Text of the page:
The lawsuit--barring a settlement--is scheduled for a jury trial next June. In the complaint, Jackson, who is the founder of Kendall-Jackson Wine Estates, accuses the four named horsemen and others of fraudulent dealings in both the purchases of horses and farm property.The Buckram Oak Farm deal itself carries claims of a $1.5 million overcharge, which allegedly was then split among the conspirators. Buckram Oaks Holdings N.V., which was affiliated with Fustok and is also named in the lawsuit, allegedly carried a list price of $16 million on the farm, which has been renamed by Jackson as Stonestreet Farm.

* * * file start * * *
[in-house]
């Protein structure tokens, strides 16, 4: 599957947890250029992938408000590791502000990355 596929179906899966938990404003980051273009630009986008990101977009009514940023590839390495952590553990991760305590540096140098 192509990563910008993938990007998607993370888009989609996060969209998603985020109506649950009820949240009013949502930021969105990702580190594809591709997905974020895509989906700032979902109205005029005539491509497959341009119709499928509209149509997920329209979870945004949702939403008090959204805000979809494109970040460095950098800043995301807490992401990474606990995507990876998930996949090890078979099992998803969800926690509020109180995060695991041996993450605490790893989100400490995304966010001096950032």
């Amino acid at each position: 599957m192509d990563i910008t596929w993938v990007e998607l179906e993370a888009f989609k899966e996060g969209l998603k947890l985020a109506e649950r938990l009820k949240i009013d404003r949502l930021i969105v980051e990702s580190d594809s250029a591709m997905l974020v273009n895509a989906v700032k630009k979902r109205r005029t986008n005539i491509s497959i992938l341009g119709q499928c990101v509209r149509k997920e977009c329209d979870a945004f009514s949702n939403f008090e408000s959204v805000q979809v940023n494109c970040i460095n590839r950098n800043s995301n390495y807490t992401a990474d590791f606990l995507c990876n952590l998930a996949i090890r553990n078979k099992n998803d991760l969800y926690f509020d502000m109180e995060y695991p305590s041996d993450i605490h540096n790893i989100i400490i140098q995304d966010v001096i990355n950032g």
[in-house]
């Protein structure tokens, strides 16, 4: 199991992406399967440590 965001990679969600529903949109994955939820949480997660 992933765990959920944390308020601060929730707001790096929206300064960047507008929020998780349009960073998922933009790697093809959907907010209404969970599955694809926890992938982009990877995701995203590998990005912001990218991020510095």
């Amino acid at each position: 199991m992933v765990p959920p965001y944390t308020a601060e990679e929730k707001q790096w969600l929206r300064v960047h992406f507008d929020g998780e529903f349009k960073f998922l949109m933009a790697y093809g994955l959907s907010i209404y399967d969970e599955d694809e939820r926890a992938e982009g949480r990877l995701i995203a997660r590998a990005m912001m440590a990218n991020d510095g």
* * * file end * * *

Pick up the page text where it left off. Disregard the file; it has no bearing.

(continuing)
The Kentucky Real Estate Commission says that four of the principal defendants named in Jess Jackson's prominent fraud lawsuit violated state laws in providing unlicensed real estate services to the California vintner and horseman in connection with the $17.5 sale of the former Buckram Oak Farm near Lexington.A report issued Oct. 24 on a seven-month investigation conducted by the commission also contains detailed input from sources directly or indirectly involved in the controversial sale of the farm, but draws no conclusions. The farm, which is now part of Jackson's Stonestreet Stables property collection, was sold by a holding company affiliated with the late horseman, Mahmoud Fustok.The report concluded that four horsemen named in the Jackson lawsuit -- Emmanuel de Seroux, Bruce Headley, Brad Martin, and Frederic Sauque – broke state statutes that require brokered real estate transactions to be performed by agents licensed in Kentucky.The commission carries no punitive authority, other than to issue a cease-and-desist order that basically tells the four they cannot practice real estate in Kentucky, said executive director Norman Brown. The group is also working with the state's attorney general's office to get a court injunction in place to prevent future unlicensed dealings.Brown said he isn't certain how the alleged illegal activity was brought to the commission's attention."Sometimes we get anonymous tips," he said. "We don't have to have a person's name on file to start an investigation."A Lexington attorney that is part of the legal team representing Jackson in the lawsuit said he preferred not to share an opinion about the report."I think the reader will have to read the investigatory report and judge for themselves if it validates (allegations made in the lawsuit)," said Richard Getty. "We think we have a strong and viable case. We expect to try our case in the courtroom, and not in the public domain."